The Bros decided to raise turkeys for the Thanksgiving season. They are outside making pipping noises and chirps as they wander around their pen eating grain and grass and insects. At night they go into the truck cap. As they get older they will want to roost. The Bros have built this handy hut that should let all 20+ of them roost safely.
The turkeys and their night time quarters are on the pasture in a large netting fence. The fence slows predators from getting in and the turkeys from getting out. We regularly move the fencing so that they get fresh pasture and they spread their droppings for us increasing the nitrogen in the pasture.
In March four piggies joined our farm. They were born on another small farm, one that we have purchased piglets from before. Three of these are for our fall pork supply, and one will be a sow so that the Bros. can breed and raise their own piglets. Of course, at first as seen in this pic, they were more inside than out.
Now they live outdoors in this brushy area. They root and open the spaces up, especially when we throw corn down on the ground. Mostly though, we feed them lightly ground organic grains from Gianforte Farm in Cazenovia.
Here is the feeder we use, and yes, it is rachet-strapped to the fence and a t-post. Pigs are strong animals singly, and working as a team either intentionally or not, can move things in ways we don’t want them to. In this case, they would dump the feeder, and the feed would get wasted on the ground. So we secure the feeder to the fence to minimize the waste.
Here are two of the pigs, the ones that came to find me as I was taking pics. I love to see a tightly curled tail on any pig: to me that means a happy, healthy pig.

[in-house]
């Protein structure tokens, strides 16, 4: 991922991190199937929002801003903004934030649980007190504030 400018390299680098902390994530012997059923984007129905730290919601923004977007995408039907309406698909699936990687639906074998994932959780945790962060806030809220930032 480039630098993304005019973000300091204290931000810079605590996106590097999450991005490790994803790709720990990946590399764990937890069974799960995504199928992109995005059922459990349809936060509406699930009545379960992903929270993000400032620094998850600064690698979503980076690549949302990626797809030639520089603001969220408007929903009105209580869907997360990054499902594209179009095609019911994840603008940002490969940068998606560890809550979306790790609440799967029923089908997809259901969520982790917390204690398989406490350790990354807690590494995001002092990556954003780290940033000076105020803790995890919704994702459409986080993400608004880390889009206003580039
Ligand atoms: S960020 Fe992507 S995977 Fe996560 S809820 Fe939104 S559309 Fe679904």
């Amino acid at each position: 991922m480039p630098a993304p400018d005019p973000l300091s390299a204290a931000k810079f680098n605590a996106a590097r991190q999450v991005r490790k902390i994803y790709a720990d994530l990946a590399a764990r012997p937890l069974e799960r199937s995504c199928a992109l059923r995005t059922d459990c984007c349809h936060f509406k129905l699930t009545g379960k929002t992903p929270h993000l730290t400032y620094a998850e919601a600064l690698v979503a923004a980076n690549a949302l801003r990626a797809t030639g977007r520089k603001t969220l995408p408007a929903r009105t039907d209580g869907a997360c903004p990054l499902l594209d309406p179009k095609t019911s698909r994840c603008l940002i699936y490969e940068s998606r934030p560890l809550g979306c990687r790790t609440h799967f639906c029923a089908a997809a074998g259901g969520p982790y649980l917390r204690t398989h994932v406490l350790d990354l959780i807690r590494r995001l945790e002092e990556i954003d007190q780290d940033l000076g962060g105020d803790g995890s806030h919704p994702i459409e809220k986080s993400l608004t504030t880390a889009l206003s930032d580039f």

Recently we had a week that we tried to eat only what we grew or
raised or hunted ourselves. Protein-wise we would be fine – we have
beef, chicken, pork, goat, venison, and eggs. Fruit wise we have
pears. Apples and peaches might also be ready. And there was the
wild plum tree, wild grapes, and maybe elderberries. Veggies were
available – green beans, Swiss chard, red and sugar beets and beet
greens, summer squash, zucchini, edemame, onions, garlic, carrots,
grape and yellow pear tomatoes. We have oregano, sage, rosemary, and
mint for flavoring. Honey and maple syrup would be the sweeteners.
Black walnuts are somewhere. (We didn’t find them, so they weren’t
used.) Starches and fats would be the weak link. We had a few
potatoes; we did grow wheat this spring, so could grind that; we had
beef tallow and could process pork lard. We had milk, but not enough
to get cream for butter. Salt was allowed as needed/wanted.
Suppers/dinners were fine. At first they were more involved. As
time went on, they became 1 pot stir fries. We like salads, so raw
carrots and tomatoes were the munchies that served as a salad.
Monday – fried Zucchini planks, raw thinly sliced summer squash with sage and tallow, sauteed beens and herbs, seared and roasted London broil
Tuesday – baked zucchini, tomatoes, with milk and eggs over top
Thursday – roasted chicken over sliced potatoes; cornmeal mush
Friday – chicken leftover veggie soup, made with chicken broth and cream and milk
Saturday – hamburger patties, with tomatoes as bun, veggies on the side
Sunday – seared and roasted chuck roast, sauteed veggies
At first I tried to saute things in lard like I would in olive oil – lots of lard. That was too much lard. So I would use lard to start the veggies and then I would add chicken broth to add moisture.
Breakfasts and lunches are make-it-yourself. However, we have lots
of oats and bread and granola that can be part of the
make-it-yourself and these were not available. We did have wheat
that we ground into whole wheat flour. This was mixed with milk and
eggs to make crepes, pancakes, flat bread (chapatis), or quick bread